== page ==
How to protect yourself against the sun, healthily

Now that the weather is warming up and summer is upon us it’s important to be mindful of the sun. But possibly not how you think. As summer approaches you’ll start to notice sunscreen up and down the aisles in the supermarket, advertised on TV and sticking out of nappy bags. Why then, with the use of sunscreen and aftersun increasing, are the rates of skin cancer also increasing?

The truth is that our dependence on sunscreen is causing us more harm than good. Many different studies over the last few decades show that there is actually a higher risk of cancer among individuals who used the most sunscreen.

The sun itself is not dangerous. In fact it is very beneficial to us. It provides us with Vitamin D which promotes bone growth and prevents many illnesses such as breast and colon cancer, inflammation, multiple sclerosis, seasonal disorders and depression. We should all aim to get 20 minutes outside in the sun without sunscreen everyday, preferably early in the morning in hot weather.

the-sun-in-the-sky

So what is the problem with sunscreen?

When we consider that our skin is the largest organ of our body and we absorb what we put on to it, it makes sense to be mindful about what is in the products we use. However, worryingly, 75% of sunscreens are known to be toxic.

There are 2 types of sunscreen: mineral and non-mineral. Non-mineral sunscreens contain chemicals which get absorbed through the skin and into the blood stream. Some release skin-damaging free radicals, some act like oestrogen and disrupt hormones and several can cause allergic reactions and skin irritations. Oxybenzome is the most common ingredient found in non-mineral sunscreens, and it is now recommended that sunscreens that contain this are not used on children.

The other type – mineral sunscreens – contain zinc or titanium and they are designed to reflect UVA/UVB rays, rather than absorb and scatter them like non-mineral sunscreens. This means they are not absorbed into the blood stream and are not allergenic.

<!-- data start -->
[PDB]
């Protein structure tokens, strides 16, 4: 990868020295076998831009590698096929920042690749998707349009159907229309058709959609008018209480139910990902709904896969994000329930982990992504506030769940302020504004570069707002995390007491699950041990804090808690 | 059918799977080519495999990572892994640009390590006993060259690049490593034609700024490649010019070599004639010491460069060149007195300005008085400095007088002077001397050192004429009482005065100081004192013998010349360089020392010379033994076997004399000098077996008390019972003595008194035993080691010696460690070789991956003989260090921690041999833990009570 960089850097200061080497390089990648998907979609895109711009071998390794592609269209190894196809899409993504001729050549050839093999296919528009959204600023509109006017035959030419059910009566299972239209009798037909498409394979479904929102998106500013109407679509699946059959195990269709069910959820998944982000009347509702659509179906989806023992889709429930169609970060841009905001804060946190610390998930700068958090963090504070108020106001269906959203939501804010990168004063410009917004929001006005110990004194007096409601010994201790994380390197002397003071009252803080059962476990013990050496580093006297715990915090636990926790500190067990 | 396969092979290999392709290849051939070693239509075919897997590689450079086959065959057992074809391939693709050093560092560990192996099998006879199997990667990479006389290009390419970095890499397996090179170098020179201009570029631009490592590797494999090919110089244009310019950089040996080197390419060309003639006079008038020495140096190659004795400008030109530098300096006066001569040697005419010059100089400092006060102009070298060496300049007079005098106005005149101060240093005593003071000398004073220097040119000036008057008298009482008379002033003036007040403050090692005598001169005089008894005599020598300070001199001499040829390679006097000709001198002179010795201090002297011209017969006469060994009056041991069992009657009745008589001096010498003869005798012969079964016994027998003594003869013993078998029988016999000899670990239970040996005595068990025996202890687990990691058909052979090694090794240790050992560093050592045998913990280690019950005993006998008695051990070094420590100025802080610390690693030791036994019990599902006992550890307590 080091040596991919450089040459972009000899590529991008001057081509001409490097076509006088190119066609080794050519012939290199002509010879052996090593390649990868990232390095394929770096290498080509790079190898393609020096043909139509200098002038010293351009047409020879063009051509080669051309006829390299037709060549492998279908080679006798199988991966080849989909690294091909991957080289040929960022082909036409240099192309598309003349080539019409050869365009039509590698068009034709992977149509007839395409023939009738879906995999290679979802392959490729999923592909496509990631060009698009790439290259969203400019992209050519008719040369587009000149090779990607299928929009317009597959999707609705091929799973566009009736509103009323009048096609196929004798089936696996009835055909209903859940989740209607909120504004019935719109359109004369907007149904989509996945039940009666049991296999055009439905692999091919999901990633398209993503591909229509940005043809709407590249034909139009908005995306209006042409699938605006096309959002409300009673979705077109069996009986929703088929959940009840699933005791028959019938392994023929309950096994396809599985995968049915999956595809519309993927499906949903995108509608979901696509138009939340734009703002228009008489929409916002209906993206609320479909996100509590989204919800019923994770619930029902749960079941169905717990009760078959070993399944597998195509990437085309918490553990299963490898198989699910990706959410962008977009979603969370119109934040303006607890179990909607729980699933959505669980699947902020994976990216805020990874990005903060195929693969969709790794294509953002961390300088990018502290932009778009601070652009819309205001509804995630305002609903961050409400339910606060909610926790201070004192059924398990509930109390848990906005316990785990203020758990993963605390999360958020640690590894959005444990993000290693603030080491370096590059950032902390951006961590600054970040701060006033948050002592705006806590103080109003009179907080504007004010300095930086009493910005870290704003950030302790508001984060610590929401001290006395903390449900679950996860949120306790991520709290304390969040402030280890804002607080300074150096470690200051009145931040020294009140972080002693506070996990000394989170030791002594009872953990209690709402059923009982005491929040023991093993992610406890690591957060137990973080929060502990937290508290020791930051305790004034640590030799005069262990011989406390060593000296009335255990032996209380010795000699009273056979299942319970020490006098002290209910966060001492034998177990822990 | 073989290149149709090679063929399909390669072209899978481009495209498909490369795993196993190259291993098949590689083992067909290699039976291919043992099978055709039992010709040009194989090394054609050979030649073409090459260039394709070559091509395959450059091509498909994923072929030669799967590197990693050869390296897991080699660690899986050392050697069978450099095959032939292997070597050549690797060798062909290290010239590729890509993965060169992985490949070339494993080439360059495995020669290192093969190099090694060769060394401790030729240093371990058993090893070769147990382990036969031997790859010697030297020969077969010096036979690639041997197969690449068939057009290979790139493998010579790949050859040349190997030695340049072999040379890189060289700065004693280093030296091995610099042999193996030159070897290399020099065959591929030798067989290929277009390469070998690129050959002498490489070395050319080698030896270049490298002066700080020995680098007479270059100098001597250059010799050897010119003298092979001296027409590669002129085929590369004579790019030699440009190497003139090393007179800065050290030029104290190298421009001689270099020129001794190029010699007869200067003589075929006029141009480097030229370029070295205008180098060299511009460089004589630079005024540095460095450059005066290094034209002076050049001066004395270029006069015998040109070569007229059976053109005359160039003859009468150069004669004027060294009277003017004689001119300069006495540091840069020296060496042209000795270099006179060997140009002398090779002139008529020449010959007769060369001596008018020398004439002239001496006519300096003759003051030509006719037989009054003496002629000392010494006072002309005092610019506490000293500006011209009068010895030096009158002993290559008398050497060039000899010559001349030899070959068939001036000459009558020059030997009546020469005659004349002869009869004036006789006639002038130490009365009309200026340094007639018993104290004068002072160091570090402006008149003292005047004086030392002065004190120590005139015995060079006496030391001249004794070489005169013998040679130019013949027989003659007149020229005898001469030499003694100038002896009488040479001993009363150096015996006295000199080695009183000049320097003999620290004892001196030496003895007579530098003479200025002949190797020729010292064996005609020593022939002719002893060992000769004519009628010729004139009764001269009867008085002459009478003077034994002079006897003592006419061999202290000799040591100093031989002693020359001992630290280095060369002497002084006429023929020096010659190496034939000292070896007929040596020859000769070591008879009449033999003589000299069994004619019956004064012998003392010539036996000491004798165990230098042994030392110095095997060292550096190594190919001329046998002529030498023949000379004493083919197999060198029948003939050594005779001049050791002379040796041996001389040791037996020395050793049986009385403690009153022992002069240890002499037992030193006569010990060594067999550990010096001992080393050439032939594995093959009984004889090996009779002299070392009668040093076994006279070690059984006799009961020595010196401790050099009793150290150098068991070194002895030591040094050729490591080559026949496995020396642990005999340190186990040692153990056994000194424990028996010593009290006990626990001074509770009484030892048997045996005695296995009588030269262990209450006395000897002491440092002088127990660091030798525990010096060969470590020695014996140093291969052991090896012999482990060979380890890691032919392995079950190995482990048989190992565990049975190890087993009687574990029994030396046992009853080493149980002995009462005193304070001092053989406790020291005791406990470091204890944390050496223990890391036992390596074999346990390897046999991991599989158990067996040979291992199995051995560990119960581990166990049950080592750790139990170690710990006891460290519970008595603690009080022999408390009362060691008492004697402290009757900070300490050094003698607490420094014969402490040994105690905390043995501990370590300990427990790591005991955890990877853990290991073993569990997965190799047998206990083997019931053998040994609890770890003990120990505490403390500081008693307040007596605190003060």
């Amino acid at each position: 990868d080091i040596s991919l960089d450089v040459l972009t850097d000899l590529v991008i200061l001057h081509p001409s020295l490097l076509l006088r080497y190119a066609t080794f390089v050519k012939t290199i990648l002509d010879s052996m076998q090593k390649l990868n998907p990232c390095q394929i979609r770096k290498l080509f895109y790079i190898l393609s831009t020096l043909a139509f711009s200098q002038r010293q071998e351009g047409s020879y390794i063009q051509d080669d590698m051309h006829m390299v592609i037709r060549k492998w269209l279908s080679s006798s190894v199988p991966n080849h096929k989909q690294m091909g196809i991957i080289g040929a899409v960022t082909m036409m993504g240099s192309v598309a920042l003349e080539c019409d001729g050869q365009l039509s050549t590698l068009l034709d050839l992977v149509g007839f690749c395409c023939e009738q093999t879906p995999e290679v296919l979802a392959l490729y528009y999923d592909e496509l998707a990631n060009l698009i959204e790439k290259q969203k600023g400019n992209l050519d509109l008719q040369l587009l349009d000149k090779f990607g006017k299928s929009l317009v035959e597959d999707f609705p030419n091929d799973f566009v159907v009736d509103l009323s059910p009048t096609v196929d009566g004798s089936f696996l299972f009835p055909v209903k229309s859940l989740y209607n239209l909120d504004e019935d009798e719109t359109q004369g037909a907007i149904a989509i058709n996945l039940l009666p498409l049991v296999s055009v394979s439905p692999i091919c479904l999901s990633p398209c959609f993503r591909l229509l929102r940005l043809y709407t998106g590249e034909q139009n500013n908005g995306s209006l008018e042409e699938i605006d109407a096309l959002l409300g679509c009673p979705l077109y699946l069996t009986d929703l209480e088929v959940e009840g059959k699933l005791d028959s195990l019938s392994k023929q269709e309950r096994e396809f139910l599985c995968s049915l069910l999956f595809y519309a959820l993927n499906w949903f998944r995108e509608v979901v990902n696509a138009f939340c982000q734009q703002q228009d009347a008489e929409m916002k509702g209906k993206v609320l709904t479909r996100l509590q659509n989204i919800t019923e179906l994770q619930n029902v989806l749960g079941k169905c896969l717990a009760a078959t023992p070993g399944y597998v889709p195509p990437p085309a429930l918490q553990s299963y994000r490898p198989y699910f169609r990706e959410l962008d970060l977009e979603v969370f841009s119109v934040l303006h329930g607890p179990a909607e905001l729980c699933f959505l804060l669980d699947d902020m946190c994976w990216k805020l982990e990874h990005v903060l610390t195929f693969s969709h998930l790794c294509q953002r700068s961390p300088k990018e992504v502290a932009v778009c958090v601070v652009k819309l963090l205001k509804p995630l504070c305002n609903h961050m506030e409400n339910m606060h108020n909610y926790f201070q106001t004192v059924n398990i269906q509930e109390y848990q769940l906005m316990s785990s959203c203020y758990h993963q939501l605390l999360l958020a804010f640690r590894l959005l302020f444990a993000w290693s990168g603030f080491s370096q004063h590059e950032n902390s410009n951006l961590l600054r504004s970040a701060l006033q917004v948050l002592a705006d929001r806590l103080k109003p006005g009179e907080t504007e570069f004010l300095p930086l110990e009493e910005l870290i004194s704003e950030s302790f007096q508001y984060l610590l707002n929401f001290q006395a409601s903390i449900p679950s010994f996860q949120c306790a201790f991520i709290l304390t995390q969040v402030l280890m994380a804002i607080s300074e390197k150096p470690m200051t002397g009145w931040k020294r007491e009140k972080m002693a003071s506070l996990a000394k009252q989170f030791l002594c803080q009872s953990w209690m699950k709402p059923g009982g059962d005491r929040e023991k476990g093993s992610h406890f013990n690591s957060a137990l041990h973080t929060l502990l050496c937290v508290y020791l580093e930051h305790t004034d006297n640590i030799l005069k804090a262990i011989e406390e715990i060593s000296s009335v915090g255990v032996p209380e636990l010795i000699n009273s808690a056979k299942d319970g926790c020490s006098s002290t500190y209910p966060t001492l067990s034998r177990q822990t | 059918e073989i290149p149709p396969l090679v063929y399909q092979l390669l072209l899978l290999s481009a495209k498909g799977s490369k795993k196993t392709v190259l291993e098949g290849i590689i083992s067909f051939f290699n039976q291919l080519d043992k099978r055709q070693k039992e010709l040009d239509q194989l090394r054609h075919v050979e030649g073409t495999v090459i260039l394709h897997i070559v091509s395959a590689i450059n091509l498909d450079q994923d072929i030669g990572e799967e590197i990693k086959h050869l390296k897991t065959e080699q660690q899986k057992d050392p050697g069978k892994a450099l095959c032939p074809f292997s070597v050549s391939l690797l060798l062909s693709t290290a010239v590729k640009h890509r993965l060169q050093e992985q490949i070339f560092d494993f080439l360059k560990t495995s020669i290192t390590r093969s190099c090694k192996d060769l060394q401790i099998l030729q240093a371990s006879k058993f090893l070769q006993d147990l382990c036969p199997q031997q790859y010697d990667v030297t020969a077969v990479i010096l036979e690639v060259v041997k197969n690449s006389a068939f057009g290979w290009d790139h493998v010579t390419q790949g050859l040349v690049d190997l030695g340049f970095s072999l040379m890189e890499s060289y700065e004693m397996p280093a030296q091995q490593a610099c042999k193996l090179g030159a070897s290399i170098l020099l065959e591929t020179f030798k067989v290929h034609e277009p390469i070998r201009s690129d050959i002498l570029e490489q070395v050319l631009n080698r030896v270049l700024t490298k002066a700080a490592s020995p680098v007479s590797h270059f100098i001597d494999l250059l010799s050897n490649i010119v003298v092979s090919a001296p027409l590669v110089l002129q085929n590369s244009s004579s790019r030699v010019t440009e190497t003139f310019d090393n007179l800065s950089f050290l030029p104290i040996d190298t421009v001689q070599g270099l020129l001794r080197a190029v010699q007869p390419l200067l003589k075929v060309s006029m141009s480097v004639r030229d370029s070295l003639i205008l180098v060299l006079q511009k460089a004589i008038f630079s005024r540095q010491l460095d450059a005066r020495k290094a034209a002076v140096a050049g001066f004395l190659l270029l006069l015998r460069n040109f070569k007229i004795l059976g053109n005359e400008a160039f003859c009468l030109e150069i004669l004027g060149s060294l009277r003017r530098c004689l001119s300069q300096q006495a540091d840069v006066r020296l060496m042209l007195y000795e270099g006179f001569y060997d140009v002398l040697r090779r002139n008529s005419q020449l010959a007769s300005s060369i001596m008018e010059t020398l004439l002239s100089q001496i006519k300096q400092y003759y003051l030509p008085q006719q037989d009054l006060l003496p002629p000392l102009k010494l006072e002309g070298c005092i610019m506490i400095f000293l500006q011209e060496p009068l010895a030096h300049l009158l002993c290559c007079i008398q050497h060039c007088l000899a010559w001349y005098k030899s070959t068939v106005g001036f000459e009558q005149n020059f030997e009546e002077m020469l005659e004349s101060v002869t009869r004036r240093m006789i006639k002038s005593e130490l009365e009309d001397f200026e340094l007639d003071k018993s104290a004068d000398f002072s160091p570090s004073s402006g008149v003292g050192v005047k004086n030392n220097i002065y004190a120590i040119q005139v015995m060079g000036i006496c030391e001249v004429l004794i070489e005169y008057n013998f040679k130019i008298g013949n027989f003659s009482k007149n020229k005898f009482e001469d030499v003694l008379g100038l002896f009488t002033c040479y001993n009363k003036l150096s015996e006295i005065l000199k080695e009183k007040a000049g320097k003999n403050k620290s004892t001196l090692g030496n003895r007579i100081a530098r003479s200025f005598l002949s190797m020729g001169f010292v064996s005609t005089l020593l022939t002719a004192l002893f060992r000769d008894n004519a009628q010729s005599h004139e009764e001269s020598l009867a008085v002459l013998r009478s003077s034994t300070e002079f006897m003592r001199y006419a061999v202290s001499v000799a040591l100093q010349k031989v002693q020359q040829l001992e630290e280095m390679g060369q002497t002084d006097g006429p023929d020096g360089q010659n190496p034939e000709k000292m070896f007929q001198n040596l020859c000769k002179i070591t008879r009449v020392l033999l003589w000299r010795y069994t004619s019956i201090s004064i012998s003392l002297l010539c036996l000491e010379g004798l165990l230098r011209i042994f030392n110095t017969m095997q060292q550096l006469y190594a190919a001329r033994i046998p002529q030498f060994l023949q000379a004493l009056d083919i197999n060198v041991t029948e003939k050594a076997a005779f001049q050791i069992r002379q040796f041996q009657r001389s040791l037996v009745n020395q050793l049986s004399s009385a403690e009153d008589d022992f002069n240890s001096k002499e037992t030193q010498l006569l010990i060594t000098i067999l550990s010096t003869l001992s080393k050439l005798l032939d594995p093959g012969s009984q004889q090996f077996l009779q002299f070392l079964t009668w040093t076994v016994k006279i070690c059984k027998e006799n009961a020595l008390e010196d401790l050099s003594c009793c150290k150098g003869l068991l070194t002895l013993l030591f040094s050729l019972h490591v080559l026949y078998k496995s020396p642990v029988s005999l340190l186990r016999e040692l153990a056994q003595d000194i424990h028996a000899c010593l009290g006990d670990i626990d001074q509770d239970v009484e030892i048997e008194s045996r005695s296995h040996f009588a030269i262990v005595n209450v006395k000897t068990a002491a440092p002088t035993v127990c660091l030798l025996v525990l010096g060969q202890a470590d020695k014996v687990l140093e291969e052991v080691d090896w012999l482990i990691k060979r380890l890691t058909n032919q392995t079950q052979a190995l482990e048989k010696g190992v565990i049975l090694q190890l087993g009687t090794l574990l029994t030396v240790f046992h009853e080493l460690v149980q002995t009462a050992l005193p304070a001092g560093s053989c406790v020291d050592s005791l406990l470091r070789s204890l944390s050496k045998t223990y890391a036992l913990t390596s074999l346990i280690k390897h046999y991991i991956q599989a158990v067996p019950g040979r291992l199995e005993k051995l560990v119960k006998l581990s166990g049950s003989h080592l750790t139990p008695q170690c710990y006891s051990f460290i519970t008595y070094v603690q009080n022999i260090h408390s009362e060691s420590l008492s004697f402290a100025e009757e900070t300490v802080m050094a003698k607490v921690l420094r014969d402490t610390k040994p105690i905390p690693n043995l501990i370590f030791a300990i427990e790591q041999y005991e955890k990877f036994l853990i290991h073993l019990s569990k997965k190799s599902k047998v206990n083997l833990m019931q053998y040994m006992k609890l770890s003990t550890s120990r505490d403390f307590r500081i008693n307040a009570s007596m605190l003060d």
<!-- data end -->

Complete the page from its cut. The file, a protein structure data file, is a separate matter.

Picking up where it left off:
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My daughter with her mineral sunscreen

Spray sunscreens pose a different problem. Although these are not as popular as they were a few years ago, they are still widely used. The problem with sprays is that we breathe in the nasty chemicals, straight in to our lungs, putting children at a higher risk of allergy or asthma attacks. It is now recommended we avoid using spray sunscreens on children or, if using them, spray into your hands and then apply to the child.

Another less discussed problem with sunscreen is that it encourages people to spend extended periods of time in the very hot direct sunlight.

I remember my history teacher telling us that during WW1 the number of men who got shot in the head in the trenches went up after they were all issued with helmets. This was because the men suddenly thought they had 100% protection from bullets, when the helmets were really only designed to protect against falling debris.

Sunscreen is a modern day equivalent. Using sunscreen does not give us a free pass to sizzle in the sun for a few weeks each year on holiday, while the rest of the time we live in a mild, cloudy country. Sunscreen can only protect us to a certain point and it is therefore important that we try and live in more natural harmony with the sun.

This is why I have made the decision to not use sunscreen unless absolutely necessary, and this includes on my 1-year-old daughter.

This decision may sound almost dangerous to you, but we happily spent all summer outside last year, with her never using sunscreen once. And no, there was never a time that she was even close to burning.

We have a healthy relationship to the sun and protect ourselves by avoiding being outside in the direct sun for long periods of time, or during the middle of the day. We stay under shade and wear lightweight breathable clothes that keep us cool but also protect us. We also eat foods that naturally protect us from the sun, such as blueberries, red grapes, pumpkin seeds, almonds, asparagus, carrots, red peppers and foods that contain omega 3 fatty acids.

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Keeping to the shade and wearing protective clothing is a far more effective defense to the hot sun

This year, I must confess I’m having a slightly harder time! She can now move, won’t stay under the shade, won’t keep a hat on and is happiest outside and naked. So I acknowledge, especially when it comes to our children, that there are times when sunscreen is necessary!

Therefore, knowing what we know, it is so important that the sunscreen’s we do use are not harmful to us.

The sunscreen that I use and recommend is the ABC Arbonne Baby Care Sunscreen. It is a non-chemical mineral sunscreen, formulated with non-nano zinc oxide, along with botanicals, antioxidants, minerals and natural moisturisers. It contains aloe vera, chamomile, vitamin E and is clinically allergy tested for use on sensitive skin.

To find out more see this Meet the Product fact sheet here https://embed.widencdn.net/pdf/plus/arbonne/jhstpako2r/849_uk_eng.pdf

Or to purchase your own pure, beneficial sun protectors, follow this link here at http://www.arbonne.com/Pws/LauraPierson/store/AMUK/catalog/Sun,483.aspx

If you have any questions please feel free to contact me directly.

Enjoy the sun, safely and healthily!

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